Before the new law was passed, they had never paid that tax.

  • Paying that tax had not occurred before the law was passed.

I had finished my homework before I started watching TV.

  • Here, finishing the homework occurred before starting to watch TV.

He had studied French before he decided to learn Spanish.

  • The study of French was completed before he started learning Spanish.

She realized that she had forgotten to lock the door.

  • The action of forgetting to lock the door occurred before she realized it.

After the guests had left, we cleaned up the house.

  • The guests leaving was completed before the house cleaning began.

By the time the police arrived, the thief had escaped.

  • The thief escaping happened before the police arrived.

The garden was beautiful because she had spent weeks planting flowers.

  • The planting of flowers was completed, leading to the garden’s beauty.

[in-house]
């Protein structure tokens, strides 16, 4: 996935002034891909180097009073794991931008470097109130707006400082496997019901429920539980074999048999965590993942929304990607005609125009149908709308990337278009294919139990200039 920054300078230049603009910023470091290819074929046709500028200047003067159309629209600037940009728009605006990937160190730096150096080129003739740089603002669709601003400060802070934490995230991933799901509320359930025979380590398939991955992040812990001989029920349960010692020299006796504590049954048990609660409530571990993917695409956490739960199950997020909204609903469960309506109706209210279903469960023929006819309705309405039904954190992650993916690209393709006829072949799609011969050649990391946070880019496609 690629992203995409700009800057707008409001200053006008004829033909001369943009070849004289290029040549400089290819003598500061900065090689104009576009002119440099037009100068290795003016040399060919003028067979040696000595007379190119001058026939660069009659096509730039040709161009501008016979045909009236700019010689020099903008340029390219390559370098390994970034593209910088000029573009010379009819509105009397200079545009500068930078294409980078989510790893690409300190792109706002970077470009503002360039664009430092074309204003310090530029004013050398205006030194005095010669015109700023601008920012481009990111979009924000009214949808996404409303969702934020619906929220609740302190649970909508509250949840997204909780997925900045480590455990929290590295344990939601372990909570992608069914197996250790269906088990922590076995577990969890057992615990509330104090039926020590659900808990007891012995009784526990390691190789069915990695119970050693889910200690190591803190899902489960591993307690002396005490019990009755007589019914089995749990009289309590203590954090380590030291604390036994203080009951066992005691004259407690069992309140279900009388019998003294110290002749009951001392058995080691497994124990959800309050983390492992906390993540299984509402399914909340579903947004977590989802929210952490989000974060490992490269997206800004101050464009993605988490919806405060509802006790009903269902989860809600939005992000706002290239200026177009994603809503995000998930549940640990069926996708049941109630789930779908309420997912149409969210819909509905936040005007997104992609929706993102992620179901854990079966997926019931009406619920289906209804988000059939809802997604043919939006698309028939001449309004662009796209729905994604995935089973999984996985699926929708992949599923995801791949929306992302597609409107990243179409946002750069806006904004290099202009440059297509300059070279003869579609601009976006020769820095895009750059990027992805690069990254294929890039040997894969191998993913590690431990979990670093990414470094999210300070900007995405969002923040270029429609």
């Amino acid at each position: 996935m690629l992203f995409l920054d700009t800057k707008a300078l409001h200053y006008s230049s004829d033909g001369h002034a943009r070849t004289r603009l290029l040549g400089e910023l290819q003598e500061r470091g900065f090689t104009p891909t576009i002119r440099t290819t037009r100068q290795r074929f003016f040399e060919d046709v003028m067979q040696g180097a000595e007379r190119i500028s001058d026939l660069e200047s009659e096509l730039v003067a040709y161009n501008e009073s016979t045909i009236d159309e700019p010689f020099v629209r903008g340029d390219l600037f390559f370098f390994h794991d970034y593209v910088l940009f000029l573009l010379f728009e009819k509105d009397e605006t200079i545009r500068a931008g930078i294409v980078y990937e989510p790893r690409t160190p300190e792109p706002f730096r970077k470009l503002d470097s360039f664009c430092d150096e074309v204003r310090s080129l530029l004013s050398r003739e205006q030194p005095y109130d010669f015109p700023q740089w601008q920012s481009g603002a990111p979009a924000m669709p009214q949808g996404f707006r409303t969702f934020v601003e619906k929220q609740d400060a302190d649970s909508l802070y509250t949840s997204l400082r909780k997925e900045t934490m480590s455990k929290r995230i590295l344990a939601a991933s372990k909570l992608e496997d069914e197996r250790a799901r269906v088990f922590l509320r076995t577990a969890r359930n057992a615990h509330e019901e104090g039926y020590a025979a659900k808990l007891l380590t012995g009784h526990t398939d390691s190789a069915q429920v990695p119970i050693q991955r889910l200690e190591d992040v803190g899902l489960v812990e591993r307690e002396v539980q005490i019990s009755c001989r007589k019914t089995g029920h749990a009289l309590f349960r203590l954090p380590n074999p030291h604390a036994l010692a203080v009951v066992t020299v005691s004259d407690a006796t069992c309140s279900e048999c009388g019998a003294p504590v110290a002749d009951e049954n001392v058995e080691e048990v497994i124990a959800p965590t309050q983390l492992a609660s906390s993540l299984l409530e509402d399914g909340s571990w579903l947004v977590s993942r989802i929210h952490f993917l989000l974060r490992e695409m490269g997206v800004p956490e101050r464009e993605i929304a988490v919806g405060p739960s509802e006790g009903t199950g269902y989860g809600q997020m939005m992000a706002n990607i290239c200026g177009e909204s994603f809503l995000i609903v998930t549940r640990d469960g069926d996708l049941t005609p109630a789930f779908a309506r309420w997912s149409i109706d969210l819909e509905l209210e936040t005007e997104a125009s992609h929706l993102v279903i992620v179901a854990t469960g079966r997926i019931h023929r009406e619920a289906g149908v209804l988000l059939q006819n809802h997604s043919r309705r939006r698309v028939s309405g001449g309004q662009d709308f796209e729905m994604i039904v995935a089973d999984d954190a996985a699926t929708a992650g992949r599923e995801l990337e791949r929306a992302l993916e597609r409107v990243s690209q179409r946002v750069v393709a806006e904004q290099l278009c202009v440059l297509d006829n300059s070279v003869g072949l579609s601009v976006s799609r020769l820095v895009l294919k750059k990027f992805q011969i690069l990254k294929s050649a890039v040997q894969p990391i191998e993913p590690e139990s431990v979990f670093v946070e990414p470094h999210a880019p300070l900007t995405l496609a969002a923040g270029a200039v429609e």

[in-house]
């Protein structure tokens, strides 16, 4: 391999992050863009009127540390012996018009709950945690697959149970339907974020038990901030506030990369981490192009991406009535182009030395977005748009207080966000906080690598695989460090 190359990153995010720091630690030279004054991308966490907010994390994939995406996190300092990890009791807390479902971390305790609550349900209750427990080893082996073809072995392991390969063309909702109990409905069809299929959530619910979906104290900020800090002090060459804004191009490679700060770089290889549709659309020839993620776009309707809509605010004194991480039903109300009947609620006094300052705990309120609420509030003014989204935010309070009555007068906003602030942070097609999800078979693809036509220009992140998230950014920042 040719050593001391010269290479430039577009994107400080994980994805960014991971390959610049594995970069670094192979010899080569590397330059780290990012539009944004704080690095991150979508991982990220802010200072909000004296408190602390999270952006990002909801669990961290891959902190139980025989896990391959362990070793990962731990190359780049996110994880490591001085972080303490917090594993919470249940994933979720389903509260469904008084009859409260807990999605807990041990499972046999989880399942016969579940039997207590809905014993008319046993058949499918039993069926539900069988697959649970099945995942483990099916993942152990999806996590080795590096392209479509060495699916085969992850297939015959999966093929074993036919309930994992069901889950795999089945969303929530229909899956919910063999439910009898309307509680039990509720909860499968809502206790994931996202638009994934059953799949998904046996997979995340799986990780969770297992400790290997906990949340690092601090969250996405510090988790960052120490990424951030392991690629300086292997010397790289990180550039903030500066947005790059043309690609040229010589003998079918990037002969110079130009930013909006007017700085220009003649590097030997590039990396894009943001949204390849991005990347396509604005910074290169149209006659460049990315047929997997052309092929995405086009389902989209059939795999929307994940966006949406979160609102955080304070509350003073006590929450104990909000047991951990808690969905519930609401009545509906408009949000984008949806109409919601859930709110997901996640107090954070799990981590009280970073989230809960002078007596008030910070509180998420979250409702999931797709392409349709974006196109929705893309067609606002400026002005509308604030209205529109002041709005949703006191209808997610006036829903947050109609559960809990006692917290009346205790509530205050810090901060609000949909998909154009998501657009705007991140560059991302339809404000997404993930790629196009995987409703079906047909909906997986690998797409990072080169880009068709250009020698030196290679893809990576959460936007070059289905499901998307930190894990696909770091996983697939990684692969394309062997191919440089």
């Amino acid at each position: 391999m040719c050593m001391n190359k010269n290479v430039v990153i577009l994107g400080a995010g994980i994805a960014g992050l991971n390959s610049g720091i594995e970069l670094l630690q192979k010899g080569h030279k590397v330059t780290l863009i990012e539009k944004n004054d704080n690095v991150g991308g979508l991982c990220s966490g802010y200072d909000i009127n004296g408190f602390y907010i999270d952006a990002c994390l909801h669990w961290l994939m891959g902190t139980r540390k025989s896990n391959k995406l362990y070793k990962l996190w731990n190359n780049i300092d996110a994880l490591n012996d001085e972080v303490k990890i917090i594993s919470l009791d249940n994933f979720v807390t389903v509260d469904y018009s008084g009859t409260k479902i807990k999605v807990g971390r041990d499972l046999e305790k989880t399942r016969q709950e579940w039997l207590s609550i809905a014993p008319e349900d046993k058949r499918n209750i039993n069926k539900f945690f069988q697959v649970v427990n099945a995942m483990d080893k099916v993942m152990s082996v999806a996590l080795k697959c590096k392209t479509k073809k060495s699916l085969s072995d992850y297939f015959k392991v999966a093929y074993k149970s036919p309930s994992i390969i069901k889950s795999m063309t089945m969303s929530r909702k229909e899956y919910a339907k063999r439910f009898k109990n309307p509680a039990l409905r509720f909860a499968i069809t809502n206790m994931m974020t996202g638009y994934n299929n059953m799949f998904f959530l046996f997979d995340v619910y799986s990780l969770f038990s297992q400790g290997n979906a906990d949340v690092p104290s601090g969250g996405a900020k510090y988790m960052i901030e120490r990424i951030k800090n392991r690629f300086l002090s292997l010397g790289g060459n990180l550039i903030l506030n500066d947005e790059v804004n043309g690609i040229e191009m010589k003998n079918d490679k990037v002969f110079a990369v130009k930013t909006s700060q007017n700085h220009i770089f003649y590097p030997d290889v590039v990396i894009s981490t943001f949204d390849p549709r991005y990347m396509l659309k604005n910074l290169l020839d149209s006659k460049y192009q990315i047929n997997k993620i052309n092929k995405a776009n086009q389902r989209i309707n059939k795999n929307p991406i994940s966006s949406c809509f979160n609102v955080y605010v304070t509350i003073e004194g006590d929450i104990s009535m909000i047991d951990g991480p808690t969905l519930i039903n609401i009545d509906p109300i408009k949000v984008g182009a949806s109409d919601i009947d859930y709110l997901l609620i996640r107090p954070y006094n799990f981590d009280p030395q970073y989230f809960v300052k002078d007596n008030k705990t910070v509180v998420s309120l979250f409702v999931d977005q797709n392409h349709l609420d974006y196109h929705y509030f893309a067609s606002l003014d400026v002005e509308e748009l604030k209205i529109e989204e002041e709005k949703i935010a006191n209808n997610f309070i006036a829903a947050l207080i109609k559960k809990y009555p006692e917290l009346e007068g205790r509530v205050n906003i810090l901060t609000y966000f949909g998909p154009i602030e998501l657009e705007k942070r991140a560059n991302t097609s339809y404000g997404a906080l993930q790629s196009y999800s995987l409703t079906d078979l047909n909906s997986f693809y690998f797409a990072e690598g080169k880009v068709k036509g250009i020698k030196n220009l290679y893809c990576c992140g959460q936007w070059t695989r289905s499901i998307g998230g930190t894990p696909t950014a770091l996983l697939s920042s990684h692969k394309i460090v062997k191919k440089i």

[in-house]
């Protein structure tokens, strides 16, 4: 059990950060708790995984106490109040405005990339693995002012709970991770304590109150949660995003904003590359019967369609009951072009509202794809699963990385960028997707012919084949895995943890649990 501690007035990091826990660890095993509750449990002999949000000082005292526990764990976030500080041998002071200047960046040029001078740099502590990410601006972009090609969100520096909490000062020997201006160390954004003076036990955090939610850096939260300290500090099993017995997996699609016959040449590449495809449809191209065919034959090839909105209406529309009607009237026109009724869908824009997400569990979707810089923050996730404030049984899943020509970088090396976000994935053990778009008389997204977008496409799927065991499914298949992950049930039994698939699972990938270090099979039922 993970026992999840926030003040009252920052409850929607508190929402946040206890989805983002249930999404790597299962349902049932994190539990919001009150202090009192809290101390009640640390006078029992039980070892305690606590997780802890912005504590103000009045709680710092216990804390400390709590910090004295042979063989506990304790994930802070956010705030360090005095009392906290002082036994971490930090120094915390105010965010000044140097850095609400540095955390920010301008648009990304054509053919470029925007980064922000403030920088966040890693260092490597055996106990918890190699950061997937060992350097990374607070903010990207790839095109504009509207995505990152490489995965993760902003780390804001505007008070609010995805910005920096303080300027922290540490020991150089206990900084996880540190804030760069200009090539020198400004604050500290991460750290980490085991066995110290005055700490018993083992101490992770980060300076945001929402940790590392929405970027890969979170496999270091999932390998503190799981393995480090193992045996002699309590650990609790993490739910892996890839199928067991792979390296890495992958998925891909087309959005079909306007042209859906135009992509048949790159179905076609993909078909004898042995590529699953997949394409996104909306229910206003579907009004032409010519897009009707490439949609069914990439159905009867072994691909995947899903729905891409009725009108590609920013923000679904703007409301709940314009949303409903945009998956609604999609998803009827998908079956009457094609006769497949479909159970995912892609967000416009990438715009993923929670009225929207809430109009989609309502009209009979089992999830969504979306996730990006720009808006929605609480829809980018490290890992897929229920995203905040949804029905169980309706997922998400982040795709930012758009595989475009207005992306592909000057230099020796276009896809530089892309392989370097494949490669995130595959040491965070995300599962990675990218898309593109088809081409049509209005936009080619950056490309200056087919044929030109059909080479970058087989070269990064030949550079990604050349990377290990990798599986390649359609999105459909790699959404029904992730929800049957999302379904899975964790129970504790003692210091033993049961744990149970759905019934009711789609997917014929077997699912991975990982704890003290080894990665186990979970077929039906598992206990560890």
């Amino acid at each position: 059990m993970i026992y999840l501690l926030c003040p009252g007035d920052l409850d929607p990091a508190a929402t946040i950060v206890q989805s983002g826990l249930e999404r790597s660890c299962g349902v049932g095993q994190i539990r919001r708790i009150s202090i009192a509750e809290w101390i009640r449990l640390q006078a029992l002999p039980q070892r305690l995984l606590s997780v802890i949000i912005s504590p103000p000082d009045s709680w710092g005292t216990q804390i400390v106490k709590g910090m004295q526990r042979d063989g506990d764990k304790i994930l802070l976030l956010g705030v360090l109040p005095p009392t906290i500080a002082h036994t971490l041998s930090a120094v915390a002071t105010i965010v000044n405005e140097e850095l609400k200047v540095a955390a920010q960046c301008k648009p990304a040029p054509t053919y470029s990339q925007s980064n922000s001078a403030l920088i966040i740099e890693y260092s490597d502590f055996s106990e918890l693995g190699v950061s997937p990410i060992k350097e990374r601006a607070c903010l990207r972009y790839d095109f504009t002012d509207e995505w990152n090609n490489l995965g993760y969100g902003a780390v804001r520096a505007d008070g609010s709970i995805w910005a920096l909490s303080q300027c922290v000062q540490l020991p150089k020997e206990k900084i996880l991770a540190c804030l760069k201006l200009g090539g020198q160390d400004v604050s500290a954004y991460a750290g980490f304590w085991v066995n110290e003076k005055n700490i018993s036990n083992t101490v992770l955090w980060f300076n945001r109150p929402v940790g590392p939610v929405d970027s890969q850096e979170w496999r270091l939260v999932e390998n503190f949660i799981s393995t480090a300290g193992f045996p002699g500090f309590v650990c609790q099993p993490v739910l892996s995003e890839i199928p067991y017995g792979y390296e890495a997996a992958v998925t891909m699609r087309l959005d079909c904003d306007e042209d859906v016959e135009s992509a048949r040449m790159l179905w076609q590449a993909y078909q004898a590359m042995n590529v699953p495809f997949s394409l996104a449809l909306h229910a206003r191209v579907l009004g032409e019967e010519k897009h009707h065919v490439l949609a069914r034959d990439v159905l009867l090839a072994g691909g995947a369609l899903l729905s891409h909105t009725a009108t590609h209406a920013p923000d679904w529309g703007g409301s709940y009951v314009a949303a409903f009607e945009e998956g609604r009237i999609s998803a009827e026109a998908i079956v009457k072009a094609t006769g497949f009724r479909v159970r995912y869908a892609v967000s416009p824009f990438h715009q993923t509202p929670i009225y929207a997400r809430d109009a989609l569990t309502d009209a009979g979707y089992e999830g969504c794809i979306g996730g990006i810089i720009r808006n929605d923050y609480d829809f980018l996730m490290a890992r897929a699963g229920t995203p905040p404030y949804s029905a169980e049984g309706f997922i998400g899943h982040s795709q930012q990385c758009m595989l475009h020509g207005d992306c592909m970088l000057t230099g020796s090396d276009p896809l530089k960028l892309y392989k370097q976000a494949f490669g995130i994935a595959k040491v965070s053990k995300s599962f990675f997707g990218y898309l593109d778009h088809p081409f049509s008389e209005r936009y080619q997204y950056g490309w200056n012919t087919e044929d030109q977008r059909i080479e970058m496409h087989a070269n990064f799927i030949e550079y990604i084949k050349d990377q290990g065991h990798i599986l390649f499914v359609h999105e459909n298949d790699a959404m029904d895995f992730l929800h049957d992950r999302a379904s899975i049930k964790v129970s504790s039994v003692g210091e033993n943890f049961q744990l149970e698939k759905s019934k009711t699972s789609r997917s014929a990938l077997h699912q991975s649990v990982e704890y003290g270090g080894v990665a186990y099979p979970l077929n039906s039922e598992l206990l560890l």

They had been married for 25 years when they decided to travel the world.

  • Their being married for 25 years was complete before the decision to travel.

I had never seen such a beautiful sunset before I went to Hawaii.

  • The act of seeing a sunset of that beauty had not occurred until the person went to Hawaii.

Before she received the promotion, she had worked in the company for five years.

  • Her working in the company for five years was a completed action before she got the promotion.

We hadn’t thought it would rain, but we were wrong.

  • The thinking it wouldn’t rain occurred before the realization of being wrong.

She had always wanted to be a doctor, even as a child.

  • Wanting to be a doctor was an ongoing state before the present.

The city had changed a lot since I last visited.

  • The changing of the city happened before the most recent visit.

We had lived in the same neighborhood, but never met each other.

  • Living in the same neighborhood was a completed action before meeting each other.